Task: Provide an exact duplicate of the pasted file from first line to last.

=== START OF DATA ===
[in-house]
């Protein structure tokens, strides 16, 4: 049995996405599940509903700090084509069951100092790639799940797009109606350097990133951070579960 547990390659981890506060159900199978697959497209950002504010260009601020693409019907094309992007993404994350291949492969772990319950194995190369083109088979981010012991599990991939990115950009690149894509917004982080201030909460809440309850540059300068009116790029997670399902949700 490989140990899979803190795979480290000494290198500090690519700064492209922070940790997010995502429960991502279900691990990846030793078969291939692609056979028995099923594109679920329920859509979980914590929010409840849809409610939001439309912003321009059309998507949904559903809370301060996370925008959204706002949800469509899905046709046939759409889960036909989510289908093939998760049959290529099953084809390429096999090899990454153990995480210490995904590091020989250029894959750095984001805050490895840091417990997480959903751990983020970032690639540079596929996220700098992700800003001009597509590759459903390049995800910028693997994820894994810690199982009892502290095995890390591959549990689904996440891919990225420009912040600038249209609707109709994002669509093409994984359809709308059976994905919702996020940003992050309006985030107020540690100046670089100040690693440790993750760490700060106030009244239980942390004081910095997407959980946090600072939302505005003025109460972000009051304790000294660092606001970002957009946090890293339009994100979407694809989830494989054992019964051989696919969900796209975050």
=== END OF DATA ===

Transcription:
[in-house]
């Protein structure tokens, strides 16, 4: 049995996405599940509903700090084509069951100092790639799940797009109606350097990133951070579960 547990390659981890506060159900199978697959497209950002504010260009601020693409019907094309992007993404994350291949492969772990319950194995190369083109088979981010012991599990991939990115950009690149894509917004982080201030909460809440309850540059300068009116790029997670399902949700 490989140990899979803190795979480290000494290198500090690519700064492209922070940790997010995502429960991502279900691990990846030793078969291939692609056979028995099923594109679920329920859509979980914590929010409840849809409610939001439309912003321009059309998507949904559903809370301060996370925008959204706002949800469509899905046709046939759409889960036909989510289908093939998760049959290529099953084809390429096999090899990454153990995480210490995904590091020989250029894959750095984001805050490895840091417990997480959903751990983020970032690639540079596929996220700098992700800003001009597509590759459903390049995800910028693997994820894994810690199982009892502290095995890390591959549990689904996440891919990225420009912040600038249209609707109709994002669509093409994984359809709308059976994905919702996020940003992050309006985030107020540690100046670089100040690693440790993750760490700060106030009244239980942390004081910095997407959980946090600072939302505005003025109460972000009051304790000294660092606001970002957009946090890293339009994100979407694809989830494989054992019964051989696919969900796209975050």